Cobra Health Insurance

by Steve

There are, unfortunately, some misconceptions regarding COBRA and its rules.  To begin with, COBRA is not a type of health insurance, but a law regarding health insurance coverage.  COBRA health insurance, then, is addressing the rules regarding the health insurance coverage under your (previous) employer.

When you have been laid off or leave your current employment, you may be eligible for continued coverage under the COBRA rules.  The rules state that the company is required to offer you the option to pay for the extension of your health insurance for at least 18 months.  COBRA is an acronym that stands for Consolidated Omnibus Budget Reconciliation Act, and was put into law in 1986.

If you are laid off, your employer has to let you know in writing about your rights under COBRA.  This includes the fact that you have 60 days from the notice date or the date your insurance ended to sign up for the coverage.  The one exception is if the company you worked for went out of business or bankrupt – in that case COBRA is not be available to you.

Signing up for a COBRA health insurance extension means that you will have similar health insurance and the same basic health plan benefits that you enjoyed during your employment.  The downside is that you will have to pay the entire health insurance premium that you previously only paid a portion of.  Before, your employer paid the majority (in most cases) of that monthly fee.  Now you will be responsible for the entire monthly premium and it can be very expensive.

Depending on your particular situation, you may not be able to afford the monthly premium as it can end up being 60-70% of your monthly unemployment check.  There are many workers that have been laid off that cannot take advantage of COBRA health insurance coverage extension because of the cost.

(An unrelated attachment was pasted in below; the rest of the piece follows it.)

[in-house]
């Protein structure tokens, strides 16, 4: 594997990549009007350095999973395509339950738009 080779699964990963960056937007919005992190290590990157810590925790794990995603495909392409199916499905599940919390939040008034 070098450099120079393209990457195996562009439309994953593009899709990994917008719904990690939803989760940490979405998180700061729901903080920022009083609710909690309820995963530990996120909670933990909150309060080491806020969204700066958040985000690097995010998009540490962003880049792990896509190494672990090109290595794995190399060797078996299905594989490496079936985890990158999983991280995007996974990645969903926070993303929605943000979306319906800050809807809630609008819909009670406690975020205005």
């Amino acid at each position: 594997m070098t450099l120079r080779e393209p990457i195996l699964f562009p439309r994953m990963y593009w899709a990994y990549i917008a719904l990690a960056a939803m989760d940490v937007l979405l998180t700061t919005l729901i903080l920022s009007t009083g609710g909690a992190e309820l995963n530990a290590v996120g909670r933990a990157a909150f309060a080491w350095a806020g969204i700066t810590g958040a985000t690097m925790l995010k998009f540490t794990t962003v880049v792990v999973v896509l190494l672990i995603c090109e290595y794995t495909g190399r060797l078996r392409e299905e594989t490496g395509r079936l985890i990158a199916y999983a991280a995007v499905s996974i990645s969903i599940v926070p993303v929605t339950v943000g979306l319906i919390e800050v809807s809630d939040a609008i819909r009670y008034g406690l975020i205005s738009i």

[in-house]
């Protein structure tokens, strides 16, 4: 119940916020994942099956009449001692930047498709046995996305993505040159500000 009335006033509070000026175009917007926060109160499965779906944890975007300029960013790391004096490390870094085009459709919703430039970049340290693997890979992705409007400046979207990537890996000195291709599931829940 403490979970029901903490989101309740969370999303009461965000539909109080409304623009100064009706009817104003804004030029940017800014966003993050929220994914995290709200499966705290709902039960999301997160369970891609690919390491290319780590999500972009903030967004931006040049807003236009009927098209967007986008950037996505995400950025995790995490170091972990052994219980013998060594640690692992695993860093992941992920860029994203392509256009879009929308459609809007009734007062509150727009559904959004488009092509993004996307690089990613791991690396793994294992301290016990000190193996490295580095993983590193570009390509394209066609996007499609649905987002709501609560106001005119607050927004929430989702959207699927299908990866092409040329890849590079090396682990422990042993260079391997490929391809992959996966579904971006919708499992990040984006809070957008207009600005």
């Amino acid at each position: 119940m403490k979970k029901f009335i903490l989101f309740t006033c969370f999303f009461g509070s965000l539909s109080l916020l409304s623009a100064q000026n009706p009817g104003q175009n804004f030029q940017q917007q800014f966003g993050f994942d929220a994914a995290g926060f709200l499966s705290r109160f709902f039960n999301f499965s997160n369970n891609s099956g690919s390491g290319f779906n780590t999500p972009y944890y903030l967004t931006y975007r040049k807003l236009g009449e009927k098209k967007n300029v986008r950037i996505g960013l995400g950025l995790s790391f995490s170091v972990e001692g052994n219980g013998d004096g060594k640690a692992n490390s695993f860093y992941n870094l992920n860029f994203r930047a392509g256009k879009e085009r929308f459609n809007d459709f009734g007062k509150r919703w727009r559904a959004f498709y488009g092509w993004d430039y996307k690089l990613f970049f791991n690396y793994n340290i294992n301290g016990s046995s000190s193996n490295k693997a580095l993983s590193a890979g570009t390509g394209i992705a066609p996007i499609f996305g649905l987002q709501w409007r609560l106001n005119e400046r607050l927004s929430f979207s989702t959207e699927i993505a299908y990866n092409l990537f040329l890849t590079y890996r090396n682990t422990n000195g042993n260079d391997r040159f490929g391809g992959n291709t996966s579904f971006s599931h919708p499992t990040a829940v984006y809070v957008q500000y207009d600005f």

If this happens to be the case for you, there might be other health insurance options that you can utilize for you and your family.  As an example, if you and your family are healthy, then you should be able to find a high deductible health plan.  The good news is that you have 60 days to make a decision about taking the COBRA health insurance extension, so you have a little time to do some research online or make an appointment with your insurance broker to learn about options.

You can get more information regarding COBRA health insurance rules and regulation from the U.S. Department of Labor website or by calling 866-444-3272.  There is a FAQ page there that lists the latest update and has plenty of helpful information regarding COBRA.

Yuma Insurance – Steve Meinhardt

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